Emotional Health · Family & Friends

Love Is All There Is: My New Thoughts on Christmas

crystal-singing-bowCrystal Singing Bowl

In early December I spent a few days at a retreat center. We were treated to an after-dinner demonstration with a crystal singing bowl (similar to the Tibetan or Korean singing bowls made of bell-metal brass). One strikes the bowl with a covered mallet; as it passes around the bowl, a clear, beautiful singing sound fills the room.

Before we actually got to make the bowl sing, our hostess (a yoga teacher well versed in chakra work) asked us each to pray in whatever form we liked, thinking about past, present, and future.  At the session’s end she suggested that the past triggers regret; the future, anxiety.  All happiness is in the present moment.

I confess that, for me, Christmas has always been about both past and future—too seldom about the moment. Though the memories might be bittersweet (I always remember the fighting in the background), I have often longed for the traditional celebrating we did when I was a child.  In my adult years, Christmas has been about me worrying endlessly: Will I finish my projects, will my gifts please others, can I do all I want to do (no!), and will I end up on Christmas Day thinking, Is that all there is?

This Christmas, I have resolved to live in the moment.  And yet, living in the moment—especially this moment—can be as anxiety-producing as living in the future.  How can I help this feeling of despair over the state of our country and our world?  While violence hasn’t (yet) affected me personally, except in the wrenching of my gut, it’s all over the news, every day.  It leaves me in a continual state of low-level fear and guilt:  I can do nothing, and we are all victims-by-proxy of the suffering of so many. Even more fearsome is the hatred and anger the violence has provoked in my fellow citizens, fueled by distrust of the “other.” The brightest moment I saw online after the Paris massacre was a video of a man and his young son at the scene where all the flowers encased in plastic lay, marking people’s solidarity and sorrow.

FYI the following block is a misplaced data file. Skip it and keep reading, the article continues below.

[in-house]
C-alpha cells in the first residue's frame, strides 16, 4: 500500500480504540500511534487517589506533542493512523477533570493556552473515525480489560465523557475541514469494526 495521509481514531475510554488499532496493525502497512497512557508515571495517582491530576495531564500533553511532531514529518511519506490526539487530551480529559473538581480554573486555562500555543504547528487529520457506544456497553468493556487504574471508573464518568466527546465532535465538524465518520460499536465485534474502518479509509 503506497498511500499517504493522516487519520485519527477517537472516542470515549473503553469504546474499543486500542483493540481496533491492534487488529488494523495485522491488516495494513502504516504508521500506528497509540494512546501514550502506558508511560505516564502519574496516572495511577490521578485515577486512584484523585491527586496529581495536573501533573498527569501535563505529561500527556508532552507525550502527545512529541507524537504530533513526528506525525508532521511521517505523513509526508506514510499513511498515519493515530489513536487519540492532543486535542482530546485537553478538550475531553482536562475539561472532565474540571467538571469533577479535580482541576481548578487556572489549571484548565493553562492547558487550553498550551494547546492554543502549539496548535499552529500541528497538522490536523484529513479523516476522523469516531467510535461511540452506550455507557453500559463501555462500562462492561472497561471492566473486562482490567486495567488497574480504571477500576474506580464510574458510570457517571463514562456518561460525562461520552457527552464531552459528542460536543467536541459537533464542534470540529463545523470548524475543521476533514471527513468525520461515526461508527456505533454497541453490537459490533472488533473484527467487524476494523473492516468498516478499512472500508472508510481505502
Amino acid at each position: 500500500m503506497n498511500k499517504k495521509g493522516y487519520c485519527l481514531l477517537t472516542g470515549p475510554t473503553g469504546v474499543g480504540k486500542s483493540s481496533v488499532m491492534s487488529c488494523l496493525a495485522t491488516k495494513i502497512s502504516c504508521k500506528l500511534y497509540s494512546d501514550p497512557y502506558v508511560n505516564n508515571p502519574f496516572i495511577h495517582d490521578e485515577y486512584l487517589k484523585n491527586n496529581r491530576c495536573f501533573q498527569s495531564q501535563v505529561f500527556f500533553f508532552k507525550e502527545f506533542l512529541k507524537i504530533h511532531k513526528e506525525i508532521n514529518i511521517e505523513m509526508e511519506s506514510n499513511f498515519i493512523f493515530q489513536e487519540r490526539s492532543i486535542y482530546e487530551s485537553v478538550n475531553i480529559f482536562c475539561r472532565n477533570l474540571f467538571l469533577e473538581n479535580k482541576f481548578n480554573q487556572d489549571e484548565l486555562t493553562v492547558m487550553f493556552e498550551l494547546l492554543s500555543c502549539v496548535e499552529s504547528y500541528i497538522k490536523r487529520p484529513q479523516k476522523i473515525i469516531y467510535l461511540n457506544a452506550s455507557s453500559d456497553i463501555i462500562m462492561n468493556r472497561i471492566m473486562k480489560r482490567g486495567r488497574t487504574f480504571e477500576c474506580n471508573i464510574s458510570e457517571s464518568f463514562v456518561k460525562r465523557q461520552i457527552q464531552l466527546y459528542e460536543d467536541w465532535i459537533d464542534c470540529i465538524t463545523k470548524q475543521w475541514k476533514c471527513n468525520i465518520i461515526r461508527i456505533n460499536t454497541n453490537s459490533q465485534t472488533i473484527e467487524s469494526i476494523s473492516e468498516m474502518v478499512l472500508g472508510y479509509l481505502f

The sweet father leads his son to the loving idea that flowers can overwhelm guns.

I resolve to make love the center of my Christmas and holiday celebrations this year—not the material things we give and get, not the showy symbols, not all the worry.  Just love in the widest sense possible.  

Some plans to this end:

I invited people to come to an Open House on a December weekend.  I did not go crazy with the guest list: I invited every neighbor in my Block Watch Association, some of whom I don’t know, my entire senior aerobics class, and my book club, as well as the usual suspects: The point was inclusion, rather than yes to her, no to him.

Food and drink were plain and simple:  We ended up with two very different eggnogs, thanks to a neighborly contribution.  People want to be fed; I didn’t want to stress over the menu nor spend too much time on it.  Food is glue to bring us together.

I emphasized that children were welcome, and we had five kids. My grandbabies and I walked the block to give each of the children who couldn’t come a book. (This season is about pleasing children while creating an environment in which they are loved, not overwhelmed with toys.  Give them books and hugs.) The only real difference between this party and prior parties was my attitude: looking at the guests, not at my imperfect self; more fun and more loving.

I’ve begun calling people I never see, near and far, and telling them how I miss them, reestablishing connections.  Telling them I love them (unless doing so would make them uncomfortable). A 93-year-old friend of mine died suddenly, but I wanted to see her, and did so hours before she passed away. Being with her mattered more than did my other plans.  I swam in her love.